Another option is to enroll in a Medicare Advantage plan (Part C) that’s offered by private insurers. It bundles Parts A and B – and usually Part D – and often provides extra benefits, such as routine dental and vision care.

4. Long-Term Care Costs

Medicare pays for a brief stay at a skilled nursing facility, often for rehabilitation after surgery. But you’ll bear the cost of extended long-term care, unless your income is low enough to qualify for Medicaid.

Not everyone will need long-term care, but it can be expensive for those who do. In 2020, the median annual cost was $54,912 for a home health aide, $51,600 for a one-bedroom at an assisted living facility and $105,850 for a private room at a nursing home, according to an annual survey by Genworth.[3]

Tip: Unless you plan to rely on substantial assets and essentially self-insure, you can buy long-term care insurance to help cover these expenses. A good time to shop for insurance is in your 50s when premiums are lower and you’re still healthy enough to qualify for a policy.

If you’re worried about buying insurance you might not use, consider a hybrid policy that combines life insurance and long-term care benefits. It will help pay long-term care bills if needed. And if you don’t require care – or only a little of it – your heirs will receive a death benefit.

5. Taxes on Retirement Income

Many retirees may find themselves in a lower tax bracket – at least initially – if they’re living on less income than when they were working. But they may still be in for some tax shocks.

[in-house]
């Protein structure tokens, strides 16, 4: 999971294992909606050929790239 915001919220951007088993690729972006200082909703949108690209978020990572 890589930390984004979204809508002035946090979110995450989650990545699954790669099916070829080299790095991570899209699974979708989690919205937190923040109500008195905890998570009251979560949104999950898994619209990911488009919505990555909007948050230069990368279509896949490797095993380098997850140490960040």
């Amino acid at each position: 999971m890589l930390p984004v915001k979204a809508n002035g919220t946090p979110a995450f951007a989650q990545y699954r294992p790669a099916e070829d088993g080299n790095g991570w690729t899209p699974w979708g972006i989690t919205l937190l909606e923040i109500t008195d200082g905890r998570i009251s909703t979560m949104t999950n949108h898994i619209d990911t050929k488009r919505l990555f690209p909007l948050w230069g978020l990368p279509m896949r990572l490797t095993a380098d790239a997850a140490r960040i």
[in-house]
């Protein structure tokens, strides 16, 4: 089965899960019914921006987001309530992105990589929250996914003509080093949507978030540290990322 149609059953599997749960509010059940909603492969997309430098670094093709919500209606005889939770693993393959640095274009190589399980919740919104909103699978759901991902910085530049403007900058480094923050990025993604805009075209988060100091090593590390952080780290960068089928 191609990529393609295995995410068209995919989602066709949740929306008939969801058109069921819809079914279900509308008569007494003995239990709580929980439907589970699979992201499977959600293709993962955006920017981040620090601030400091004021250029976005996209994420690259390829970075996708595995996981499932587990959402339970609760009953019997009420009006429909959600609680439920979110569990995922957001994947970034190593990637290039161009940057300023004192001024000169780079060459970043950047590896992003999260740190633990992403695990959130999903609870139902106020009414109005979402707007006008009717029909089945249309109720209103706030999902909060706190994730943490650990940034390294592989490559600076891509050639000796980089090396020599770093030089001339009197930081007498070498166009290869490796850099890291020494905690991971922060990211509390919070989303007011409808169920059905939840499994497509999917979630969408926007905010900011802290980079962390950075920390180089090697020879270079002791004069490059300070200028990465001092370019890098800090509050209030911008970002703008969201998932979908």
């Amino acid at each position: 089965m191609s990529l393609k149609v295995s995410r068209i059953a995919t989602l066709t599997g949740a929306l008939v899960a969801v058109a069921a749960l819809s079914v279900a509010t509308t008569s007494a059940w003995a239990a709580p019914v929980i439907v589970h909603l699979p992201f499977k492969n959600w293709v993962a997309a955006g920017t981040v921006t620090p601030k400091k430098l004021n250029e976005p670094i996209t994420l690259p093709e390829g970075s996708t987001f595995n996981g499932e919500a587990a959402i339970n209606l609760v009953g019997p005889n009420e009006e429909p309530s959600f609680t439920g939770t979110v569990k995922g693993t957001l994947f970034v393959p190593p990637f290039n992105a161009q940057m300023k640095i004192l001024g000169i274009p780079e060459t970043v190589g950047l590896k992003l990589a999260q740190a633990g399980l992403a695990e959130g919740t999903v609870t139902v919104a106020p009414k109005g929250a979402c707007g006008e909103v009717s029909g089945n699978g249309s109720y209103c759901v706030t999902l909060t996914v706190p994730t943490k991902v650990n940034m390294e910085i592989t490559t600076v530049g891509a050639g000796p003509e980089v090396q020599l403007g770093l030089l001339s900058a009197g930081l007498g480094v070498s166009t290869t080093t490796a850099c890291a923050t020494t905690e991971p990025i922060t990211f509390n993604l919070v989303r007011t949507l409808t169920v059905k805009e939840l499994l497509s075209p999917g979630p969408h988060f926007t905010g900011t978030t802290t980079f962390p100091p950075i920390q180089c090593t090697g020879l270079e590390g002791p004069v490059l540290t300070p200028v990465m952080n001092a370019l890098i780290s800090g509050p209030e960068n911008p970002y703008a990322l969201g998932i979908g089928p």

For example, many people are surprised to learn that up to 85% of Social Security benefits are taxable, depending on their income. Here’s how to calculate whether your benefits are taxable:

  • Take half of your Social Security annual benefit amounts and add it to any other yearly income you receive.
  • If the sum is less than $25,000 and you’re single, or $32,000 if you’re married and file a joint tax return, your benefits won’t be taxed.
  • If income is higher, a portion of your benefits will be taxable.

Retirees also can be stunned when they’re bumped up into a higher tax bracket after turning age 72 and they start taking required minimum distributions (RMDs) from 401(k)s and traditional IRAs.  RMDs can also trigger a higher Medicare Part B premium or cause more of your Social Security benefits to be taxed.

Tip: Tax diversification can lessen the tax bite. By spreading your dollars across taxable, tax-deferred and tax-free accounts, you can make strategic withdrawals from them to minimize taxes.

6. Costly Home Repairs in Retirement

Appliances die, roofs spring leaks and carpets wear out. The timing may be uncertain, but it is inevitable that you will have one or more home maintenance expenses during a decades-long retirement. In fact, a major home repair or upgrade is the most common financial shock reported by retirees, according to a survey by the Society of Actuaries.[4]

Tip: To avoid being blindsided, create a home maintenance fund that you can tap when repairs or replacements are needed. One guideline is to save 1% of the value of your home each year in a maintenance fund. So, on a $300,000 house, you’d need to salt away $3,000 annually.

Keep the fix-it fund in an interest-bearing, readily accessible account that’s separate from your emergency fund or other savings. Barclays, for example, offers a no-fee online savings account with 24/7 access.

See how soon you can build up a cash reserve for home expenses or other needs. Use the Barclays Savings Assistant.